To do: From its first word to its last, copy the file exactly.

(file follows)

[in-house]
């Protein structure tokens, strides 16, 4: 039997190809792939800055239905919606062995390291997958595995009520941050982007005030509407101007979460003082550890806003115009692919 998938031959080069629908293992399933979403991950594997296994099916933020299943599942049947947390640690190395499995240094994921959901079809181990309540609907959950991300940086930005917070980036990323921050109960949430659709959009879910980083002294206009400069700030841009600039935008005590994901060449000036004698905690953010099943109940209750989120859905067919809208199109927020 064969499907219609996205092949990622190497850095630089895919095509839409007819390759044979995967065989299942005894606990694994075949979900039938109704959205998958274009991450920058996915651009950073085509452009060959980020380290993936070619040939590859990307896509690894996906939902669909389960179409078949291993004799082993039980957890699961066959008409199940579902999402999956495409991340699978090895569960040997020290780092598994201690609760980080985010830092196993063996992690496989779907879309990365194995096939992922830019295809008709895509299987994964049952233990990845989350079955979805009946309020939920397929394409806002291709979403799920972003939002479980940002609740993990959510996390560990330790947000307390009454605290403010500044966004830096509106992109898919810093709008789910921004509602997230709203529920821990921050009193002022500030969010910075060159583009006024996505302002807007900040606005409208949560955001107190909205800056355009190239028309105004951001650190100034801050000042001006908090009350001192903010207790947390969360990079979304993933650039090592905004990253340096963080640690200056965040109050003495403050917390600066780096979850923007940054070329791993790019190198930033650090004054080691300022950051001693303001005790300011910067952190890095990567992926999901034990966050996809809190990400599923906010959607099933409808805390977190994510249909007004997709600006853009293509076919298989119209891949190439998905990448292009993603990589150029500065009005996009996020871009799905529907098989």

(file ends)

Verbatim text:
[in-house]
């Protein structure tokens, strides 16, 4: 039997190809792939800055239905919606062995390291997958595995009520941050982007005030509407101007979460003082550890806003115009692919 998938031959080069629908293992399933979403991950594997296994099916933020299943599942049947947390640690190395499995240094994921959901079809181990309540609907959950991300940086930005917070980036990323921050109960949430659709959009879910980083002294206009400069700030841009600039935008005590994901060449000036004698905690953010099943109940209750989120859905067919809208199109927020 064969499907219609996205092949990622190497850095630089895919095509839409007819390759044979995967065989299942005894606990694994075949979900039938109704959205998958274009991450920058996915651009950073085509452009060959980020380290993936070619040939590859990307896509690894996906939902669909389960179409078949291993004799082993039980957890699961066959008409199940579902999402999956495409991340699978090895569960040997020290780092598994201690609760980080985010830092196993063996992690496989779907879309990365194995096939992922830019295809008709895509299987994964049952233990990845989350079955979805009946309020939920397929394409806002291709979403799920972003939002479980940002609740993990959510996390560990330790947000307390009454605290403010500044966004830096509106992109898919810093709008789910921004509602997230709203529920821990921050009193002022500030969010910075060159583009006024996505302002807007900040606005409208949560955001107190909205800056355009190239028309105004951001650190100034801050000042001006908090009350001192903010207790947390969360990079979304993933650039090592905004990253340096963080640690200056965040109050003495403050917390600066780096979850923007940054070329791993790019190198930033650090004054080691300022950051001693303001005790300011910067952190890095990567992926999901034990966050996809809190990400599923906010959607099933409808805390977190994510249909007004997709600006853009293509076919298989119209891949190439998905990448292009993603990589150029500065009005996009996020871009799905529907098989």